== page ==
PHOTO SUBMITTED BY: DrCjMartin
The Mire was slowly but steadily consuming Samuel. Lost for… days… He couldn’t rightly remember how many had passed. The last can of dog food was gone, and Samuel’s mistake of resorting to drinking from the water of the Mire was felt not just in the twist of his insides, but in his mind. Samuel could hear… whispers. Small, soft voices that slithered into his head, just below his ability to make out what they were saying, but enough to know that they wanted him to stop. To rest. To just sit down and close his eyes.
The evidence was all around him: the remains of those who surrendered to the siren-song were caught with the twist of that accursed red vine. It was… everywhere. Samuel couldn’t escape the red vine’s promise of eventual sweet consumption, even when he sought refuge in the ruins of a building. Whatever it was, Samuel felt certain that it was more than just a passing mutation of a creeper-vine from the old world.
No, this crimson plant was an extension of something sentient--something that seemed to breathe slowly in and out as the Mire moved each day into night and back again. It was old, as if the passing horrors of fairytales now had some initial, physical form. The danger was when he stopped moving. When the body stopped to seek a few mere minutes of respite, the vine seemed drawn to the body, creeping its way towards the promise of warm flesh and blood that dared to enter the Mire.
Samuel had to keep moving. He had to keep walking. But it was hard. So hard. And if the vines weren’t going to kill him, the creatures of the Mire certainly would. Shuffling forward, one foot in front of another, Samuel looked down at the revolver in his hand. A small bark of a laugh bubbled out, breaking swiftly into a single moan that marked the fracturing of his mind. It was all he had left, a bloody revolver. Six shots. No. Five, he corrected himself, one was already spent on a lone mongrel. Five shots and not an end to the Mire in sight. If he kept walking, focusing on using a straight line, Samuel rationalized that the Mire would eventually give way to another terrain. Anything was preferable to the Mire at this point.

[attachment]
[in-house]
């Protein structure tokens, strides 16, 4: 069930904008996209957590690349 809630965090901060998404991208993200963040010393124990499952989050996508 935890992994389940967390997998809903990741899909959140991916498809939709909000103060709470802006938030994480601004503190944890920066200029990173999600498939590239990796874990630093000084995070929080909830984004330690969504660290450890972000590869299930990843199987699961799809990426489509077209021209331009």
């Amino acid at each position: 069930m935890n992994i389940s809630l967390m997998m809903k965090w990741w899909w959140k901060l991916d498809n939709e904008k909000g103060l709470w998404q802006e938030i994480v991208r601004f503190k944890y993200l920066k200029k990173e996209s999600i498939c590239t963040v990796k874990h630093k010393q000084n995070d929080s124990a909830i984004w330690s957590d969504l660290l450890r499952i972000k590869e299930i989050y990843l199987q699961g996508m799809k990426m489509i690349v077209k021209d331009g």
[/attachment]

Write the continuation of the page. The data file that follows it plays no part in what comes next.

Hauling himself up a bit of broken land, Samuel came to a jarring halt as the ruins of a small shack leaned-to in front of him. “No,” he whispered, stumbling forward with wide eyes. “No,” he said again, as the evidence of his own footprints circling back and forth around the shack was revealed. How many times had he already passed by this place? How many times had his feet unknowingly brought him back to this very place? How many times had he collapsed in this very shack, believing it to be new, desperate for rest while the strangler vines crept ever closer?
“God, no,” he said, his voice a broken sound of a soul resigned to the void. Stumbling a few paces away from the shack, Samuel dropped down, his back to a boulder where the first tendrils of a new strangler shoot were growing against the stone. Pulling out the revolver, the man balanced it upon the flat of his hand. He was so tired… maybe if he just closed his eyes, he could clear his head long enough to escape. Samuel’s head tipped back, resting against the boulder, and his eyelids became far too heavy to fight.